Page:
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Miras ávalos, José ManuelAuthor or co-author of article in journal with external admissions assessment committee
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Disentangling the effects of water stress on carbon acquisition, vegetative growth, and fruit quality of peach trees by means of the QualiTree model

Publicated to:Frontiers In Plant Science. 9 3-3 - 2018-01-24 9(), doi: 10.3389/fpls.2018.00003

Miras ávalos, José Manuel;


Centro de Investigación y Tecnología Agroalimentaria de Aragón - Source entity


Summary: © 2018 Rahmati, Mirás-Avalos, Valsesia, Lescourret, Génard, Davarynejad, Bannayan, Azizi and Vercambre. Climate change projections predict warmer and drier conditions. In general, moderate to severe water stress reduce plant vegetative growth and leaf photosynthesis. However, vegetative and reproductive growths show different sensitivities to water deficit. In fruit trees, water restrictions may have serious implications not only on tree growth and yield, but also on fruit quality, which might be improved. Therefore, it is of paramount importance to understand the complex interrelations among the physiological processes involved in within-tree carbon acquisition and allocation, water uptake and transpiration, organ growth, and fruit composition when affected by water stress. This can be studied using process-based models of plant functioning, which allow assessing the sensitivity of various physiological processes to water deficit and their relative impact on vegetative growth and fruit quality. In the current study, an existing fruit-tree model (QualiTree) was adapted for describing the water stress effects on peach (Prunus persica L. Batsch) vegetative growth, fruit size and composition. First, an energy balance calculation at the fruit-bearing shoot level and a water transfer formalization within the plant were integrated into the model. Next, a reduction function of vegetative growth according to tree water status was added to QualiTree. Then, the model was parameterized and calibrated for a late-maturing peach cultivar (“Elberta”) under semi-arid conditions, and for three different irrigation practices. Simulated vegetative and fruit growth variability over time was consistent with observed data. Sugar concentrations in fruit flesh were well simulated. Finally, QualiTree allowed for determining the relative importance of photosynthesis and vegetative growth reduction on carbon acquisition, plant growth and fruit quality under water constrains. According to simulations, water deficit impacted vegetative growth first through a direct effect on its sink strength, and; secondly, through an indirect reducing effect on photosynthesis. Fruit composition was moderately affected by water stress. The enhancements performed in the model broadened its predictive capabilities and proved that QualiTree allows for a better understanding of the water stress effects on fruit-tree functioning and might be useful for designing innovative horticultural practices in a changing climate scenario.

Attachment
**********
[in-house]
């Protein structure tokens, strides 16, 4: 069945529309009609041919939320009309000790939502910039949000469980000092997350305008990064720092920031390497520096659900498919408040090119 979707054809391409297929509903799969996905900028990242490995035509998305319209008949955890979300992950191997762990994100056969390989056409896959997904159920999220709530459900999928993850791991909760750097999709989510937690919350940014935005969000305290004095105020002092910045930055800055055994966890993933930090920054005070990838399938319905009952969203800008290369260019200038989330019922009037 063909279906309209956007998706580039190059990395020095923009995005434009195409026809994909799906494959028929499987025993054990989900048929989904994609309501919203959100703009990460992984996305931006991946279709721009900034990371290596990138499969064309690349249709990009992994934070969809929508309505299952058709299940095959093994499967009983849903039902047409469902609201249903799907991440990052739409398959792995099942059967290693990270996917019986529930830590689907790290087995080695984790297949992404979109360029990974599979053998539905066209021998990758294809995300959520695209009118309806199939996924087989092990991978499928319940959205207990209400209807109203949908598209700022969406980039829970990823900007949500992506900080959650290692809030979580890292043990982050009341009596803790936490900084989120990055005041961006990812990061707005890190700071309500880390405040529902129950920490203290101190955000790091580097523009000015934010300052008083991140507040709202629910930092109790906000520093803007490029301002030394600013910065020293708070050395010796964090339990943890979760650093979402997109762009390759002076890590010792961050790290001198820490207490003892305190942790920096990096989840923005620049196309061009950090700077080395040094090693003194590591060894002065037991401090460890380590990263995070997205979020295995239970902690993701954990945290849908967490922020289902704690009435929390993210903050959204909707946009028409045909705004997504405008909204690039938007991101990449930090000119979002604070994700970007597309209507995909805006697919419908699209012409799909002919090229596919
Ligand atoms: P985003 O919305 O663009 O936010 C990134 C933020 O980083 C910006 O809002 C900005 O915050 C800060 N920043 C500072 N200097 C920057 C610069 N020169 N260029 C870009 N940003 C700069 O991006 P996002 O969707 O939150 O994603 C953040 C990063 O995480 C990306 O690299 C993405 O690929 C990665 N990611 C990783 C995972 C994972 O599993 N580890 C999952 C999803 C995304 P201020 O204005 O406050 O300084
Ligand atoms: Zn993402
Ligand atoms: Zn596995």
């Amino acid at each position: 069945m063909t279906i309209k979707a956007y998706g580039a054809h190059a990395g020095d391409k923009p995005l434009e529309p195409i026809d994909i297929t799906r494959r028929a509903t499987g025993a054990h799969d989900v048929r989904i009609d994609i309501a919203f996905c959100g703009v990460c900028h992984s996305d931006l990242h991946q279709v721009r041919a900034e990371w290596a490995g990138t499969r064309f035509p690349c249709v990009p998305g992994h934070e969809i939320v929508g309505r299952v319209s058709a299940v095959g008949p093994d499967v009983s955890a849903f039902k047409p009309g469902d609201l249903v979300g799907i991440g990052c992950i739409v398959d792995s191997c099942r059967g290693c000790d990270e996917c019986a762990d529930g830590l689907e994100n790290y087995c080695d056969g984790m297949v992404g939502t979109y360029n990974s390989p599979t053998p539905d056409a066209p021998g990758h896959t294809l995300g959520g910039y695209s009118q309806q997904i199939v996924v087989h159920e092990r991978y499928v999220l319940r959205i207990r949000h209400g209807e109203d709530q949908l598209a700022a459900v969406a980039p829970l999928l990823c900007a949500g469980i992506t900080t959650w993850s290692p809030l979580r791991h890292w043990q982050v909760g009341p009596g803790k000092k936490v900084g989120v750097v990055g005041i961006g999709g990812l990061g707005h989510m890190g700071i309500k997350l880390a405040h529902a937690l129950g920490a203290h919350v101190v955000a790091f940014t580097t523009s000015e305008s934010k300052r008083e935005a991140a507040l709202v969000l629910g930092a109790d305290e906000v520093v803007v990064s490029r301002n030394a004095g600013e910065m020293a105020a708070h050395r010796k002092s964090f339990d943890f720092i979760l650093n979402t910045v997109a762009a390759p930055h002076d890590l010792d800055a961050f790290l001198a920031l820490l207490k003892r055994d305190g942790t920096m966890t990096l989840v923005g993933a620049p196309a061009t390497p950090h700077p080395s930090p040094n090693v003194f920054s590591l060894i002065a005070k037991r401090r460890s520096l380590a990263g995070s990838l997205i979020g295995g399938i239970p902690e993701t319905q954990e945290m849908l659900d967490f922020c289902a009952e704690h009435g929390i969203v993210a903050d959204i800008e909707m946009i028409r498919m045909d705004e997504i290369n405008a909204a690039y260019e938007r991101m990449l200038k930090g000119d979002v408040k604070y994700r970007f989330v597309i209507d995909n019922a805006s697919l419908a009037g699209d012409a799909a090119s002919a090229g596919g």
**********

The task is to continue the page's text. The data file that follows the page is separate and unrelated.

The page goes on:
Keywords: carbon allocation; drought; energy balance; growth; light interception; photosynthesis; prunus persica l.; Carbon allocation; Drought; Energy balance; Growth; Light interception; Photosynthesis; Process-based model; Prunus persica l

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